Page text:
Latvia 2030 has a higher political standing than the previous sustainable development strategy. It is the result of a multi-stakeholder participatory process and was adopted by the parliament in 2010. The broad public participation helped the strategy gain the legitimacy of a social contract and the broad support needed for its implementation. The Cross-Sectoral Coordination Centre under the Prime Minister’s Office co-ordinates its implementation, and the Parliamentary Commission on Sustainable Development oversees progress (Chapter 2). All these are welcome changes from the previous strategy, which was approved by the government in 2002 and overseen by the environment ministry.

The seven-year national development plans (NDPs) include the main policy objectives, outcome indicators and indicative financing for most sectors of the economy. The latest NDP covers 2014-20 and is linked to the EU fund planning period. Sectoral policies, guidelines and plans, such as for transport and energy, also address sustainable development objectives.

The Cross-Sectoral Coordination Centre periodically reviews progress towards the objectives set in Latvia 2030 and the NDP 2014-20. The latest assessment of Latvia 2030, conducted in 2017, identifies a few areas where more efforts are needed to meet the goals. These include energy efficiency, waste separate collection, monitoring and inspection capacity, research and innovation, and co-operation among local governments. In addition, in 2018, Latvia submitted its voluntary review on SDG implementation to the UN High-level Political Forum on Sustainable Development (Box 3.1).

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Box 3.1. Voluntary national review of SDG implementation

Latvia’s 2018 voluntary national review of SDGs was based on a mapping of the SDGs within Latvian policy, the midterm impact assessment of the NDP 2014-20 and a wide array of indicators. According to the review, all SDGs are being integrated into the planning system and Latvia is making progress towards achieving them. The report emphasises that the country needs to seize the economic, environmental and social opportunities of moving towards a circular economy, enhancing innovation and eco-efficiency, reducing inequality and improving access to education and health.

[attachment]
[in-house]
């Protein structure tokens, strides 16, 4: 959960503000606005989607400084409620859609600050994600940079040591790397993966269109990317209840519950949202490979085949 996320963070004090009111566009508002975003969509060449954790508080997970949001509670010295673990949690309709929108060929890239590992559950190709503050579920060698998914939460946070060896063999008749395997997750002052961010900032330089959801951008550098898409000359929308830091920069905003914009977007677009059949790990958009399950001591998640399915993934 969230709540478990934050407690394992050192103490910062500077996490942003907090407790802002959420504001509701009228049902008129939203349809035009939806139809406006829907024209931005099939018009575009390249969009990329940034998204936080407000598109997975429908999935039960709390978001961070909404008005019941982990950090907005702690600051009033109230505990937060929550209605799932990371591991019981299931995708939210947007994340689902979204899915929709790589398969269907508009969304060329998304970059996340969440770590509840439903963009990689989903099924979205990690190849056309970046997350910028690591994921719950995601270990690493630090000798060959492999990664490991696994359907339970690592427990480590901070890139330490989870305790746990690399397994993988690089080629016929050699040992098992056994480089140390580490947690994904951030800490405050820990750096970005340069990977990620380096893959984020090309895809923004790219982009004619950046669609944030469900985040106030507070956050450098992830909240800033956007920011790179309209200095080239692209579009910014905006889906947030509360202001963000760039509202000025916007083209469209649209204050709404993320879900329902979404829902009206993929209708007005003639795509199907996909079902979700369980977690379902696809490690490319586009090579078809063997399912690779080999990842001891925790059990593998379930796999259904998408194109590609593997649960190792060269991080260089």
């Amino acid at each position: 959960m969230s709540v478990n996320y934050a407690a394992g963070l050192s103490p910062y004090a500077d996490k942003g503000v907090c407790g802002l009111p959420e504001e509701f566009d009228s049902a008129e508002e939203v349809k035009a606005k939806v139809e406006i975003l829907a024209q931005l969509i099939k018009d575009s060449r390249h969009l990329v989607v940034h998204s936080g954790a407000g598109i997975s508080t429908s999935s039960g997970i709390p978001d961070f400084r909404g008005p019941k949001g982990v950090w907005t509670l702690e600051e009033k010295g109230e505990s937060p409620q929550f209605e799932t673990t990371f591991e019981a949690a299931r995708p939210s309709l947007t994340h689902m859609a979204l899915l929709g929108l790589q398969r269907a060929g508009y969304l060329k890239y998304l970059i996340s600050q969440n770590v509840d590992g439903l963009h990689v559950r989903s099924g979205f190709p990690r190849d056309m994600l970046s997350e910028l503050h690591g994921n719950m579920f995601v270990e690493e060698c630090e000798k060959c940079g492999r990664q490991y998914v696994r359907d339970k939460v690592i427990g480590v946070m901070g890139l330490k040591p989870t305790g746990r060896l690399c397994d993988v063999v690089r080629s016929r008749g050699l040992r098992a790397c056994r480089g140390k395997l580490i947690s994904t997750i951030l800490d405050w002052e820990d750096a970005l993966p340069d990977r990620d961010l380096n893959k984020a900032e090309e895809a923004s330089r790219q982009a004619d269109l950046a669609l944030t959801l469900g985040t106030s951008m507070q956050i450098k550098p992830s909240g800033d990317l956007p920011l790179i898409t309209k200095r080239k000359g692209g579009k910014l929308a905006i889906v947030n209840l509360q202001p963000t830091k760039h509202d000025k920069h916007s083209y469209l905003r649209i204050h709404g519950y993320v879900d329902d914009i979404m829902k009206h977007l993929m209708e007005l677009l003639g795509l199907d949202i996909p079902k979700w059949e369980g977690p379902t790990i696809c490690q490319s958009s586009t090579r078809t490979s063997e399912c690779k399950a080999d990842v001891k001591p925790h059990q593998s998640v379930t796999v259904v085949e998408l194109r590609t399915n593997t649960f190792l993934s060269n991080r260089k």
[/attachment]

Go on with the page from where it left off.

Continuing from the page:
The review identifies several areas for action, including:

  • increasing productivity of the economy, including through more efficient use of resources and larger investment in research and innovation

  • improving labour market performance

  • improving the health care and social welfare systems

  • improving service provision to low-density areas, including road infrastructure, public transport and housing

  • adapting to climate change, reducing GHG emissions and promoting wider use of renewable energy sources.

Source: Cross-Sectoral Coordination Centre (2018), Implementation of the Sustainable Development Goals.

Despite a robust framework, it is not always clear how Latvia 2030 and the NDPs ensure coherence among policies. Integration of environmental considerations in sectoral policies is more advanced in some areas, e.g. energy, than in others. There is scope for enhancing environmental mainstreaming in the post-2020 planning cycle, as well as in sectoral policies such as those on agriculture, forestry, industry and transport.

The law-enshrined 2030 horizon of the development planning framework is too short to allow for the radical economic and societal changes implied by the Paris Agreement. For example, there is no statutory place for the Low Carbon Development Strategy to 2050 (expected to be approved by the end of 2019) within the current development planning framework.